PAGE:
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long single extension of a neuron covered with the myelin sheath to insulate and speed up messages through neurons
(biochemistry) a drug that can combine with a receptor on a cell to produce a physiological reaction
neurons that carry incoming information from the sense receptors to the central nervous system
neurons that carry outgoing information from the central nervous system to the muscles and glands
Central nervous system neurons that internally communicate and intervene between the sensory inputs and motor outputs
chemical messengers, mostly those manufactured by the endocrine glands, that are produced in one tissue and affect another
the "little brain" attached to the rear of the brainstem; its functions include processing sensory input and coordinating movement output and balance
a doughnut-shaped system of neural structures at the border of the brainstem and cerebral hemispheres; associated with emotions such as fear and aggression and drives such as those for food and sex. Includes the hippocampus, amygdala, and hypothalamus.
two almond-shaped neural clusters that are components of the limbic system and are linked to emotion
brain structure that acts as a control center for recognition and analysis of hunger, thirst, fatigue, anger and body temperature
the intricate fabric of interconnected neural cells that covers the cerebral hemispheres; the body's ultimate control and information-processing center
The lobe at the front of the brain associated with movement, speech, and impulsive behavior.
portion posterior to the frontal lobe, responsible for sensations such as pain, temperature, and touch
a neurotransmitter found in the brain, spinal chord, and parts of the PNS, responsible for muscle contraction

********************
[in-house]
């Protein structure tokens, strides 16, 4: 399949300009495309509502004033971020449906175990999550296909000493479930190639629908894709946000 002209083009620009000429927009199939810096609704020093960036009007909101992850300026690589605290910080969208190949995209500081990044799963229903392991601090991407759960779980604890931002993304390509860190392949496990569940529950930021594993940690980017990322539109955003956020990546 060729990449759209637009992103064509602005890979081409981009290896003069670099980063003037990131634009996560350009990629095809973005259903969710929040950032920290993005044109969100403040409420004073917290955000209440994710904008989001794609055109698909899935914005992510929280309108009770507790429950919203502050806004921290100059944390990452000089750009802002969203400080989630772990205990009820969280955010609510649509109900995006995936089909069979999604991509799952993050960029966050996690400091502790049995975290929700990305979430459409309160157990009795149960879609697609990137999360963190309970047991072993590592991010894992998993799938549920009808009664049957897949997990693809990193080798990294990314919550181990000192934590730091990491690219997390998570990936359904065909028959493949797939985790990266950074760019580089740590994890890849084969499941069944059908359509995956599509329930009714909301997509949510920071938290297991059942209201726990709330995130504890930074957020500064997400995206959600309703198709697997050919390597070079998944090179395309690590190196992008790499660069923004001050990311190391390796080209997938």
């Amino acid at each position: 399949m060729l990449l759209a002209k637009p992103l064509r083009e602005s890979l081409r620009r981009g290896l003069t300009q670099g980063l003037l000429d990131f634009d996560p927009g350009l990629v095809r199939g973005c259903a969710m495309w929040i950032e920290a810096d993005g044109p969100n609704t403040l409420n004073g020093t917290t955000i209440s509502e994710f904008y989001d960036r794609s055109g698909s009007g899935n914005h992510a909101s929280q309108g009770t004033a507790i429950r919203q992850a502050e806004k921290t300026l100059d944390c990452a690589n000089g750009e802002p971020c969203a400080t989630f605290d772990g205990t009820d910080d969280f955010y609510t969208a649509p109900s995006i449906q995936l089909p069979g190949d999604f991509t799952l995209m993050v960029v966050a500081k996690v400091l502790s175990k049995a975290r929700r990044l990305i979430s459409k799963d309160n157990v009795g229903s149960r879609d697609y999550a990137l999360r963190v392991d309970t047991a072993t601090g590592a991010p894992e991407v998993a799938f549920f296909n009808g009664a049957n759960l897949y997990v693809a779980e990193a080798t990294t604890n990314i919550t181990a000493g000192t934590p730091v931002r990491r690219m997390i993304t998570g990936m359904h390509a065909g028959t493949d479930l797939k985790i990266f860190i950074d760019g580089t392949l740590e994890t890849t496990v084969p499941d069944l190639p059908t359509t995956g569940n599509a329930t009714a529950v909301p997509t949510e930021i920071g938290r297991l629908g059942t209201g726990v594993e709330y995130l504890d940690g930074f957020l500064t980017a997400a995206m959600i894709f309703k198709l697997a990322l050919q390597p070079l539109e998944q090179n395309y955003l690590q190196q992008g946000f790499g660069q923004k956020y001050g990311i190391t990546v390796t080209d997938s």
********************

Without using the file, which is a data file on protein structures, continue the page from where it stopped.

neurotransmitter that influences voluntary movement, attention, alertness; lack of dopamine linked with Parkinson's disease; too much is linked with schizophrenia
a neurotransmitter that affects hunger,sleep,arousal,and mood. appears in lower than normal levels in depressed persons
inhibits the firing of neurons in the central nervous system, but excites the heart muscle, intestines and urogenital tract
the minimum stimulation needed to detect a particular stimulus 50 percent of the time
the minimum difference between two stimuli required for detection 50 percent of the time. We experience the difference threshold as a just noticeable difference
retinal receptors that detect black, white, and gray; necessary for peripheral and twilight vision, when cones don't respond
retinal receptor cells that are concentrated near the center of the retina and that function in daylight or in well-lit conditions. The cones detect fine detail and give rise to color sensations.
analysis that begins with the sensory receptors and works up to the brain's integration of sensory information
three different retinal receptors one picks up red, one green, one blue. Theory by Helmholtz and Young. All 3 colors make up the base of other colors.
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